Now let the cat out to approach your dog, if it chooses. Let the cat walk around and investigate your dog, continue to insist on the 'down-stay' position. Keep your dog on a leash or increase distance from the cat as necessary to achieve this. If the cat approaches your dog, let your dog sniff the cat and make friends, but ask your dog to remain lying down. If the cat ignores your dog, provide reinforcement in the form of praise and treats to your dog for remaining calm and staying down.
Recommend training method?

The Distraction Method

ribbon-method-2
Effective
0 Votes
Step
1
Brush up on obedience
A well-trained dog is a well-behaved dog. Give your dog the chance to shine by enrolling him in positive reinforcement obedience classes where he can gain confidence and learn to listen.
Step
2
Know the commands
Sit, down, stay, and leave it are very important and useful commands for the safety of any dog. When training a dog to leave cats alone, having a good base where you know your dog will obey is essential.
Step
3
Game time
Along with training sessions comes playtime. Engage your German Shepherd in multiple games throughout the day. If you are short on time, after a few physical games provide mental stimulation. Give your dog an interactive toy that dispenses treats as a reward. Tire your dog out mentally and physically so that the cats are not so much an attraction.
Step
4
Incentive rewards
When your dog is in the proximity of the cat, reward him for staying calm. He'll soon learn that calmness gains him a food reward.
Step
5
Leave the scene
If your dog starts to show interest beyond simple curiosity, remove your dog from the room. After a minute of calming down time, bring him back into the room.
Recommend training method?
author-img

Written by Laurie Haggart

Published: 02/22/2018, edited: 01/08/2021

Success Stories and Training Questions

Training Questions and Answers

Question
KYAH
German Shepherd
3 Years
0 found helpful
Question
0 found helpful
KYAH
German Shepherd
3 Years

I have 2 1 year old cats and they don't get along with the dog. The dog wants to chase them

Alisha Smith
Alisha S., Dog Trainer
241 Dog owners recommended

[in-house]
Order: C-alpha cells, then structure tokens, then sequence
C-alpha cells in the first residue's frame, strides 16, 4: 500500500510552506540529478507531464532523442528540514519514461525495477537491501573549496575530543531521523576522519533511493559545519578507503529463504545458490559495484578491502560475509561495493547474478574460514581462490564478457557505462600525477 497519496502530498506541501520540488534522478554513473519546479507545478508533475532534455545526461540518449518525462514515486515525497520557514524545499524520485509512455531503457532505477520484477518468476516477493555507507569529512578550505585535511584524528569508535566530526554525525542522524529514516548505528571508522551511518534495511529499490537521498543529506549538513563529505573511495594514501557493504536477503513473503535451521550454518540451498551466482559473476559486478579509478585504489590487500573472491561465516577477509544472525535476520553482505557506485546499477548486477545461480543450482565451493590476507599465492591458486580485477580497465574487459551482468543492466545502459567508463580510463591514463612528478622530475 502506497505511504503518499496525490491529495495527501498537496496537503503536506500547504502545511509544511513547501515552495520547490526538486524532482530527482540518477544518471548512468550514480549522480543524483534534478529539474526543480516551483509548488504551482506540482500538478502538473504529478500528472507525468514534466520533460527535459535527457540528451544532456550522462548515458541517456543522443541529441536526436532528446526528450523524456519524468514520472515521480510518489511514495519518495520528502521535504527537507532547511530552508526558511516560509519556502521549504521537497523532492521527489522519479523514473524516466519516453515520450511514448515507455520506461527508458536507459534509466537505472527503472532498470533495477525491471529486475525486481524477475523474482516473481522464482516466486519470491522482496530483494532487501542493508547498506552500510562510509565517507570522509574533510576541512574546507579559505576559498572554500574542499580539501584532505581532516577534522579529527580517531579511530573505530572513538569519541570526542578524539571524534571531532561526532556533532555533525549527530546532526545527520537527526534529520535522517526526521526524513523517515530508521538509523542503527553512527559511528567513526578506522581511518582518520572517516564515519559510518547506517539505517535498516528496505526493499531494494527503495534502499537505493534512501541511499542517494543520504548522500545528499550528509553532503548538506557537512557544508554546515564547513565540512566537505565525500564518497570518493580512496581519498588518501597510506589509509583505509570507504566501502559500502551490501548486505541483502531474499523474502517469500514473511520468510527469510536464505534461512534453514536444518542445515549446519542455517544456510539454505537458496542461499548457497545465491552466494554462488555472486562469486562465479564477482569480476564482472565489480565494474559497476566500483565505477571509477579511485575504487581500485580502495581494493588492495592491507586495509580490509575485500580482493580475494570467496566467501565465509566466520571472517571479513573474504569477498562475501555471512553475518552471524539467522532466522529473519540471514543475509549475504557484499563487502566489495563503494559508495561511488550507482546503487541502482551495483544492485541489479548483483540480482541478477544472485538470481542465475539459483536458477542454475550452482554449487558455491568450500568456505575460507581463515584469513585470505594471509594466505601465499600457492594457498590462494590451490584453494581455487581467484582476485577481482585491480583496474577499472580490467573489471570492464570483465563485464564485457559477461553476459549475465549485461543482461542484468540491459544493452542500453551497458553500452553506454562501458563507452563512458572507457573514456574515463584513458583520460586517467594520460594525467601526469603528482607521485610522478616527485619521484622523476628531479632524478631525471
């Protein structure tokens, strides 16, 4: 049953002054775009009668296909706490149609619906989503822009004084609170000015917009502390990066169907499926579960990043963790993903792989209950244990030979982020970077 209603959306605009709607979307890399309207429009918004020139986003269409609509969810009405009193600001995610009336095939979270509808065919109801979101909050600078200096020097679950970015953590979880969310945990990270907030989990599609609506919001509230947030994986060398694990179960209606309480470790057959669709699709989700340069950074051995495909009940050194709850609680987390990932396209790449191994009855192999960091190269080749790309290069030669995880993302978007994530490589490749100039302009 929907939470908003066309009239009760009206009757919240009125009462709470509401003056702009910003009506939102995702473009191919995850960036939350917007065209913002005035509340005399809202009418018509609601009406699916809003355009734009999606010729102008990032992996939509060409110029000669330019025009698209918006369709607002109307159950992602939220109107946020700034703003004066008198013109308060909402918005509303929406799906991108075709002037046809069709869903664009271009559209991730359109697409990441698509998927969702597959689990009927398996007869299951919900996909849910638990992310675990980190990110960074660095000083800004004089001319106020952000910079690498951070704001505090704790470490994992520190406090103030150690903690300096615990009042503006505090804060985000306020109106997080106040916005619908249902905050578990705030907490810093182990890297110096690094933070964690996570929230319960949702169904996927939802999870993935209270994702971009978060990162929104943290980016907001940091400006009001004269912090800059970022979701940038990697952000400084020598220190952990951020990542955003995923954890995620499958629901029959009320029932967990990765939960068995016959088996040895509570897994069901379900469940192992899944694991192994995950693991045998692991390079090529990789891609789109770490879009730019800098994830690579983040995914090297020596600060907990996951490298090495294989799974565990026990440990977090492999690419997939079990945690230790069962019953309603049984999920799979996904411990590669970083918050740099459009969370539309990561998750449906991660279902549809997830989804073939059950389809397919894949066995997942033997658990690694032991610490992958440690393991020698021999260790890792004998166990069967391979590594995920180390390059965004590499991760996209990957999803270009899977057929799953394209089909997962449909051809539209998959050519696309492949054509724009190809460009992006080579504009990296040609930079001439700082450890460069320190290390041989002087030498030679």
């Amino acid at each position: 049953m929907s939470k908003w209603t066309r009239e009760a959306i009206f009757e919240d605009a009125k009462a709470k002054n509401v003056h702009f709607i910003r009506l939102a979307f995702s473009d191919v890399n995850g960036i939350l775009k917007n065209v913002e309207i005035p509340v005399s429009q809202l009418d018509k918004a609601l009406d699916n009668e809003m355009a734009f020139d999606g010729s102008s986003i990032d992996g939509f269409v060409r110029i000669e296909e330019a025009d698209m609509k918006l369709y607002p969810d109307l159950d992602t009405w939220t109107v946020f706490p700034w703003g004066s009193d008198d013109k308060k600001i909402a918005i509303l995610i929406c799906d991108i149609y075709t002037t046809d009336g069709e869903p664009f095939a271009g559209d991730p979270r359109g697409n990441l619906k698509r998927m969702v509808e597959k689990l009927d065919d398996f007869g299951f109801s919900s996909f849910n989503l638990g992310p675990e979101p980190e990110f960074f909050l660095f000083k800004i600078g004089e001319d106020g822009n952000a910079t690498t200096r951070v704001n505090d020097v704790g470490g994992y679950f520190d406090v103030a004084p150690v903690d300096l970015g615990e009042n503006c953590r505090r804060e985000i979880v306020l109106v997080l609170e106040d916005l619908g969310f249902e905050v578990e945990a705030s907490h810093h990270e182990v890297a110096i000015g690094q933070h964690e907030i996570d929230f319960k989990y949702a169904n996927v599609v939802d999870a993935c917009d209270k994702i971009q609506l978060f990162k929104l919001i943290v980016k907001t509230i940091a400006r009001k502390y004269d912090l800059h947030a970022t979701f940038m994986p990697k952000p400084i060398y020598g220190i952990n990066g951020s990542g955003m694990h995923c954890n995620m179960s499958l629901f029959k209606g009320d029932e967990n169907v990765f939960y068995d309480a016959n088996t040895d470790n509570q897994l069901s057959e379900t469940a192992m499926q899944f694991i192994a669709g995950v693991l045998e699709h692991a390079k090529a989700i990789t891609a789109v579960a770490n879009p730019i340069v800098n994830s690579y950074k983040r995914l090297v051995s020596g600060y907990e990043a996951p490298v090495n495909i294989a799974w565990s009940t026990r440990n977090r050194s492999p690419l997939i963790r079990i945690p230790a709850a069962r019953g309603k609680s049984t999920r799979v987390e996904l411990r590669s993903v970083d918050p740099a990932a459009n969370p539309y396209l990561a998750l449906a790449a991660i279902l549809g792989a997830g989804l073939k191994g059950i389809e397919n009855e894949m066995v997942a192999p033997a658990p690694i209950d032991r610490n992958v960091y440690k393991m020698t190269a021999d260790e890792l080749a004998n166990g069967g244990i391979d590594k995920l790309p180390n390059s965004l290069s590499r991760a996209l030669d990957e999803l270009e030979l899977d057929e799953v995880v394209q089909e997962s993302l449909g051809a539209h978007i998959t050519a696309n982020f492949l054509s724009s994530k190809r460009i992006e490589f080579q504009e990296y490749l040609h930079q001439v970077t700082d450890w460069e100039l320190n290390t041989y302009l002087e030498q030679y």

Your best bet in this situation is to go with a method to desensitize her to the cats. She needs to learn that the cats are just a normal part of the household. So we need to teach her to become less reactive by the cats. If you are up for this, it is going to take about a month of consistent practice before you see results. You will want to start out by teaching her "leave it". Leave is great for anything you want your dog to leave alone. Instructions on leave it will be at the end of this response. After about a week or so of working on the command, you can start taking her around the cats while on leash. Any time she even looks at a cat, you give the command leave it. Once she breaks her attention away from the cats, you reward her with a treat. Ideally, you want to her to be sitting and looking at you. But in the beginning stages, as long as she isn't focused on the cat, you can reward her. You will literally practice this over and over, while moving closer to the cats until she is no longer interested in the cats. While this method takes a while, it is the best in relaying the messages across to your dog. The cats need to be left alone! Here are the steps for "leave it" Teaching a dog 'leave it' Teaching “leave it” is not difficult. Begin the lessons inside your home or in an area with very few distractions. Here are the steps for teaching “leave it”: Make sure you have two different types of treats. One type can be fairly boring to the dog, but the other type should be a high-value treat that he finds pretty delicious. You will also want to make sure that the treats are broken up into pea-sized pieces so it won’t take him too long to eat them. Put one type of treat in each hand. If you like to train with a clicker as your marker, you can also hold a clicker in the same hand that holds the high-value treat. Then, place both of your hands behind your back. Make a fist with the hand that is holding the treat of lower value and present your fist to your dog, letting him sniff. Say “leave it” and wait until he finishes sniffing your fist. As soon as your dog is done sniffing, you can either click with the clicker or say “yes.” Then offer him the higher-value treat in your other hand. Repeat until your dog immediately stops sniffing your hand when you say “leave it.” When you say “leave it” and he stops sniffing right away, leash your dog and then toss a low-value treat outside of his reach. Wait until he stops sniffing and pulling toward the treat. As soon as he does, either say “yes” or click and then give him a high-value treat from your hand. Practice this exercise a number of times. Over time, by practicing “leave it,” your dog should stop pulling as soon as you give the cue. When rewarding him with a treat, make sure that it is something good, not plain old kibble. By doing so, you are teaching him that asking him to leave some food doesn’t mean he won’t get anything, but that in fact he might get something even more delicious. When your dog is reliably responding to the cue, you can teach him that “leave it” can apply to other things as well, not just food on the floor. Repeat the exercise with five different items that are fairly boring to your dog. After using five different “boring” items, start using slightly more exciting items. You know your dog, so you alone know what items he would consider more interesting, but don’t jump to high-value items right away. To increase his chances of success at learning the cue, you want to work up to high-value items gradually. If Kleenex or a piece of plastic, for instance, would attract your dog on a walk, don’t start with those. Choose the items based on your ultimate goal: Anytime you say “leave it,” you want to be confident that your dog will indeed leave whatever you are asking him to leave. . The reward he receives when he leaves an item can change as well. If your dog has a favorite toy, squeak it and play for a moment when he comes running to you after leaving the other item of interest. Most dogs love interacting with us, so a moment of praise or play with a toy can be just as effective as a treat. Keep it fun Even though you’re practicing “leave it” as a way to keep your dog safe, you want him to see it as a fun game you play. When your dog is proficient at the game in your home, start practicing in a variety of locations with more distractions.